Wednesday, February 19, 2014

AME Event - Keys to Sustaining: Going to See & Leader Standard Work

Host Company: Kennedy Valve
Kennedy Valve’s lean journey started in 2008 driven by a strong desire to improve the sustainability and market position of their company. The  transformation began by re-organizing the business into value streams and making significant changes to its shop floor layout to support flow.

The Elmira company has implemented various improvements including, level flow, visual pull systems, flexible and simple equipment, and an effective continuous improvement suggestion program.

Kennedy Valve manufactures and sells a wide range of products to support water and wastewater infrastructure. The company is ISO 9001:2008 and 14001:2004 certified.
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Anyone in a leadership role can benefit from this event – from supervisor to the CEO
Organizations who are having difficulty with sustaining their lean initiatives
Anyone interested in learning more about leader standard work and visual management
Organizations who continue to struggle to transform their culture

Learn the elements of Leader Standard Work and how it is a key to sustaining lean
See examples of visual management which can make it much easier for leaders to do what is expected of them
Learn the intent of Gemba walks, and have an opportunity to practice one’s observation and coaching  skills
View a visually managed inventory process and pull systems that support flow
Employee-driven Continuous Improvement Suggestion Program

The facility tour in the morning will give participants a first hand look at how Kennedy Valve has implemented various Enterprise Excellence concepts in this foundry and finishing business.
The afternoon workshop will cover the subject of Leader Standard Work (LSW) – a key to lean sustainment. The elements of LSW include Gemba walks and visual management.

 8:30 a.m. Registration
 9:00 a.m. Introductions, Company Background, Tour Instructions
 9:30 a.m. Plant Tour, Q & A
12:00 noon Lunch
12:30 p.m. Workshop:  Keys to Sustaining: Going to See & Leader Standard Work
 4:00 p.m. Wrap-up

Date: March 13, 2014
Time: 8:30 a.m. to 4:00 p.m.
Location: Kennedy Valve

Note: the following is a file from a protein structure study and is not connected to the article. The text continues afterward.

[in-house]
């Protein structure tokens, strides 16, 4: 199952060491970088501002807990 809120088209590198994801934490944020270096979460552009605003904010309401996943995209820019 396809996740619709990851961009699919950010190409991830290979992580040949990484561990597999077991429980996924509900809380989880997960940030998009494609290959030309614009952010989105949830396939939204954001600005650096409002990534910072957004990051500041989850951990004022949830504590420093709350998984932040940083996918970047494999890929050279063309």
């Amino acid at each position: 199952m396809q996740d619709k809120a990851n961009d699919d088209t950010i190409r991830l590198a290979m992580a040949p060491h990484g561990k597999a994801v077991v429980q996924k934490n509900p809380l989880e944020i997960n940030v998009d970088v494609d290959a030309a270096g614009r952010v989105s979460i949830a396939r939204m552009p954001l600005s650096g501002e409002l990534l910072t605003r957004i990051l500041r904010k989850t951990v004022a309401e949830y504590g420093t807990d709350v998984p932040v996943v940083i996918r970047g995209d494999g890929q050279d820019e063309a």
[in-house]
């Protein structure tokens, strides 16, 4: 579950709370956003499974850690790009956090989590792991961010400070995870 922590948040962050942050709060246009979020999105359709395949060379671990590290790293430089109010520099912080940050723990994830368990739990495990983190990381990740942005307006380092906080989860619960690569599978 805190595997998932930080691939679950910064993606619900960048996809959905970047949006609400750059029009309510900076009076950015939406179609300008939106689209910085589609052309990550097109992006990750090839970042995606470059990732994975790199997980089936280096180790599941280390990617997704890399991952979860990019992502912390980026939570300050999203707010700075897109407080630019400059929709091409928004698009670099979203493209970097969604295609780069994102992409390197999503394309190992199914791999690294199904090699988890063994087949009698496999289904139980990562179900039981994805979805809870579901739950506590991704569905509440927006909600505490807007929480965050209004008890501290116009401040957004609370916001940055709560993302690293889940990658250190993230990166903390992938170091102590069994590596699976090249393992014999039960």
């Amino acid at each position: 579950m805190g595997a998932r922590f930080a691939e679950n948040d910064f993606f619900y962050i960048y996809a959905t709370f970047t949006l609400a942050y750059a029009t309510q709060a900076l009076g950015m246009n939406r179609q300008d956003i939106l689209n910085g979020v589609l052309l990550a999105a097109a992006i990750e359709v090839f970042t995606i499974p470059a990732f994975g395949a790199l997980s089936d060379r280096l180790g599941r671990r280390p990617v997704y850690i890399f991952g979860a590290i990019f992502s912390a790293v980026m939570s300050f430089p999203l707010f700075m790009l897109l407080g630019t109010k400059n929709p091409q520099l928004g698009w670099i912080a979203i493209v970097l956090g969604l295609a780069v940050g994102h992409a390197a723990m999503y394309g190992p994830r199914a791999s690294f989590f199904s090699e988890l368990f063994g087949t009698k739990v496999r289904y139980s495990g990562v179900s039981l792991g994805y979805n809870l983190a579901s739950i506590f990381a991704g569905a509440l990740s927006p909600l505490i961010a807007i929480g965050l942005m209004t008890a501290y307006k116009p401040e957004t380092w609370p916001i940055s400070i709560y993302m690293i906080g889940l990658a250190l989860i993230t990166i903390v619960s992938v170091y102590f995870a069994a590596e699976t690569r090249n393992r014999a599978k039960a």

1021 East Water Street
Elmira, NY 14901
Cost: AME Member: $395.00, Non-Member: $495.00

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Saturday, February 1, 2014

Manufacturing Finishes Strong in 2013, ISM Reports

By: Steve Minter, IndustryWeek

Manufacturing ended 2013 on a strong note with the Institute for Supply Management’s (ISM) monthly PMI index registering 57%, the seventh consecutive month of growth. A reading of 50 or more in the survey of supply chain officials indicates expansion in the sector.

The reading was just 0.3% below November’s reading, slightly exceeding analysts’ consensus forecast for the month. Chad Moutray, chief economist for the National Association of Manufacturers, noted the “manufacturing PMI measures averaged 56.3 in the second half of 2013, a nice improvement from the 51.5 average seen in the first half of the year.”

Signals on future business were positive as the new orders index increased in December by 0.6% to 64.2%, the highest reading since April 2010. Said one apparel manufacturer: “Amazingly enough, we are seeing meaningful increases in our sales in nearly all segments and regions.”

The employment index also gained ground, increasing from 56.5% in November to 56.9% in December. This was the highest reading in the survey since June 2011.

ISM’s Bradley Holcomb said purchasing executives comments “reflect a solid final month of the year, capping off the second half of 2013, which was characterized by continuous growth and momentum in manufacturing.”
Of the 18 industry sectors, 13 reported growth in December, led by furniture and plastics & rubber products. Four manufacturing industries reported contraction in the last month of 2013: nonmetallic mineral products; machinery; chemicals; and electrical equipment and appliances.

“Industrial activity is being driven by the ramping up of the housing supply chain and strong motor vehicle production as consumers meet pent-up demand for shelter and transportation,” said Daniel J. Meckstroth, chief economist for the Manufacturers Alliance for Productivity and Innovation (MAPI). “Investment spending is accelerating for energy projects, aerospace equipment, medical equipment, and industrial machinery. While government policy gridlock is not conducive to investment, the uncertainty seems to be somewhat less of a barrier since the short-term federal budget agreement.”

While manufacturing industrial production increased 2.2% in 2013, Meckstroth noted, he predicted ”an acceleration to 3.1% growth in 2014, and even faster growth in 2015.”